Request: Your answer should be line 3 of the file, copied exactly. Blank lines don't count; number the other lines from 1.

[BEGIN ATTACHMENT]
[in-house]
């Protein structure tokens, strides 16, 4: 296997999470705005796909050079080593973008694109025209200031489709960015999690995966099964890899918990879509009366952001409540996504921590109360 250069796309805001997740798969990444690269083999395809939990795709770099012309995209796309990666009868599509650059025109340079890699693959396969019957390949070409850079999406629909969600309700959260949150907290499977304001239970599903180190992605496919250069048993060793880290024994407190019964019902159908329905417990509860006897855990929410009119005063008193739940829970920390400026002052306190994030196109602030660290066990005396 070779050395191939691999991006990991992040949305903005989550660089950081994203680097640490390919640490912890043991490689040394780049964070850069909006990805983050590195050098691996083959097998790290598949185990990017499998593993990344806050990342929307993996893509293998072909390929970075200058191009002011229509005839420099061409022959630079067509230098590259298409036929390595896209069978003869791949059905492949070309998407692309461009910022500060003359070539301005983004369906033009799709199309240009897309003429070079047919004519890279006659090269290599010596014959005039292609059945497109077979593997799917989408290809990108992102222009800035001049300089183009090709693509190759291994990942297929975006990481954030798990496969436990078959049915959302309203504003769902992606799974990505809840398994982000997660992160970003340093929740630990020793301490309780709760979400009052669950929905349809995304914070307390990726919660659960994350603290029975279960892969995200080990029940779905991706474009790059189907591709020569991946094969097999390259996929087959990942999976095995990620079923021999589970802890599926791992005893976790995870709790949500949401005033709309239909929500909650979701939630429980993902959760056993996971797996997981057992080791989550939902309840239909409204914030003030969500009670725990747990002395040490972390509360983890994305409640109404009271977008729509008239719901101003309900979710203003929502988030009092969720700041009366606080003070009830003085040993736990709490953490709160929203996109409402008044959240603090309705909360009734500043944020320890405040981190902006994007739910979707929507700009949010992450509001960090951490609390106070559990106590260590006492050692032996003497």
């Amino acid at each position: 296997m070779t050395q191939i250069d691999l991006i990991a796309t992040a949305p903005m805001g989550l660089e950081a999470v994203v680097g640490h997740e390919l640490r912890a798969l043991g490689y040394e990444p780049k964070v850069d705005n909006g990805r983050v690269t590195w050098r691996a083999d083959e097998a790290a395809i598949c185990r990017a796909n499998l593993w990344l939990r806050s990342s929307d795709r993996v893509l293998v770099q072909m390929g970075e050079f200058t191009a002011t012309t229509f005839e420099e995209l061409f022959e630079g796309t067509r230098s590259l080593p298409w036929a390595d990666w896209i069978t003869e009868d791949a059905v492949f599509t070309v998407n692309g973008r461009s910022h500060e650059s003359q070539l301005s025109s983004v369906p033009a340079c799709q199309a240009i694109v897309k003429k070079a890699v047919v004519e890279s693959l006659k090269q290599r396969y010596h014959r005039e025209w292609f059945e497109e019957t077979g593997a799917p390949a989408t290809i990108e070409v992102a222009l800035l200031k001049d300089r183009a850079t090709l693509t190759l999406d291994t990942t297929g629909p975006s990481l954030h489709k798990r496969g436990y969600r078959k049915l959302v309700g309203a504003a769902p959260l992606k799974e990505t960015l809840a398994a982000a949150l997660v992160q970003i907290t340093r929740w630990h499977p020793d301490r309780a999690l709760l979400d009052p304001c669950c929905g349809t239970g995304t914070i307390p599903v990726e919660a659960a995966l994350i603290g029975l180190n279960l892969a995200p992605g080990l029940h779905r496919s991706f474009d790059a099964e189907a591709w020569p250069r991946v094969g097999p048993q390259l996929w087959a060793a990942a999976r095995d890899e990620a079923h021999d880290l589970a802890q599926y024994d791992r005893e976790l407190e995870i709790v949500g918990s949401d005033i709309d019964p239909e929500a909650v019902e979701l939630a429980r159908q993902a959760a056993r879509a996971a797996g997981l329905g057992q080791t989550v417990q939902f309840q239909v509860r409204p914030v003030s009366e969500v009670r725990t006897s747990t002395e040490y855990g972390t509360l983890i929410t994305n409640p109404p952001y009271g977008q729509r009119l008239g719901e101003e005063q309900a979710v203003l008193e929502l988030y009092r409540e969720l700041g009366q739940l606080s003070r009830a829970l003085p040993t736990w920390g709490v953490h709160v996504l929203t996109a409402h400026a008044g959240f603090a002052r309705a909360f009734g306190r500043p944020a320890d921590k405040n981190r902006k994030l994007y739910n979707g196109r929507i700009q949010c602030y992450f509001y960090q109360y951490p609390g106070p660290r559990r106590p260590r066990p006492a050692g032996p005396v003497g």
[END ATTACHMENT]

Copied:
């Amino acid at each position: 296997m070779t050395q191939i250069d691999l991006i990991a796309t992040a949305p903005m805001g989550l660089e950081a999470v994203v680097g640490h997740e390919l640490r912890a798969l043991g490689y040394e990444p780049k964070v850069d705005n909006g990805r983050v690269t590195w050098r691996a083999d083959e097998a790290a395809i598949c185990r990017a796909n499998l593993w990344l939990r806050s990342s929307d795709r993996v893509l293998v770099q072909m390929g970075e050079f200058t191009a002011t012309t229509f005839e420099e995209l061409f022959e630079g796309t067509r230098s590259l080593p298409w036929a390595d990666w896209i069978t003869e009868d791949a059905v492949f599509t070309v998407n692309g973008r461009s910022h500060e650059s003359q070539l301005s025109s983004v369906p033009a340079c799709q199309a240009i694109v897309k003429k070079a890699v047919v004519e890279s693959l006659k090269q290599r396969y010596h014959r005039e025209w292609f059945e497109e019957t077979g593997a799917p390949a989408t290809i990108e070409v992102a222009l800035l200031k001049d300089r183009a850079t090709l693509t190759l999406d291994t990942t297929g629909p975006s990481l954030h489709k798990r496969g436990y969600r078959k049915l959302v309700g309203a504003a769902p959260l992606k799974e990505t960015l809840a398994a982000a949150l997660v992160q970003i907290t340093r929740w630990h499977p020793d301490r309780a999690l709760l979400d009052p304001c669950c929905g349809t239970g995304t914070i307390p599903v990726e919660a659960a995966l994350i603290g029975l180190n279960l892969a995200p992605g080990l029940h779905r496919s991706f474009d790059a099964e189907a591709w020569p250069r991946v094969g097999p048993q390259l996929w087959a060793a990942a999976r095995d890899e990620a079923h021999d880290l589970a802890q599926y024994d791992r005893e976790l407190e995870i709790v949500g918990s949401d005033i709309d019964p239909e929500a909650v019902e979701l939630a429980r159908q993902a959760a056993r879509a996971a797996g997981l329905g057992q080791t989550v417990q939902f309840q239909v509860r409204p914030v003030s009366e969500v009670r725990t006897s747990t002395e040490y855990g972390t509360l983890i929410t994305n409640p109404p952001y009271g977008q729509r009119l008239g719901e101003e005063q309900a979710v203003l008193e929502l988030y009092r409540e969720l700041g009366q739940l606080s003070r009830a829970l003085p040993t736990w920390g709490v953490h709160v996504l929203t996109a409402h400026a008044g959240f603090a002052r309705a909360f009734g306190r500043p944020a320890d921590k405040n981190r902006k994030l994007y739910n979707g196109r929507i700009q949010c602030y992450f509001y960090q109360y951490p609390g106070p660290r559990r106590p260590r066990p006492a050692g032996p005396v003497g």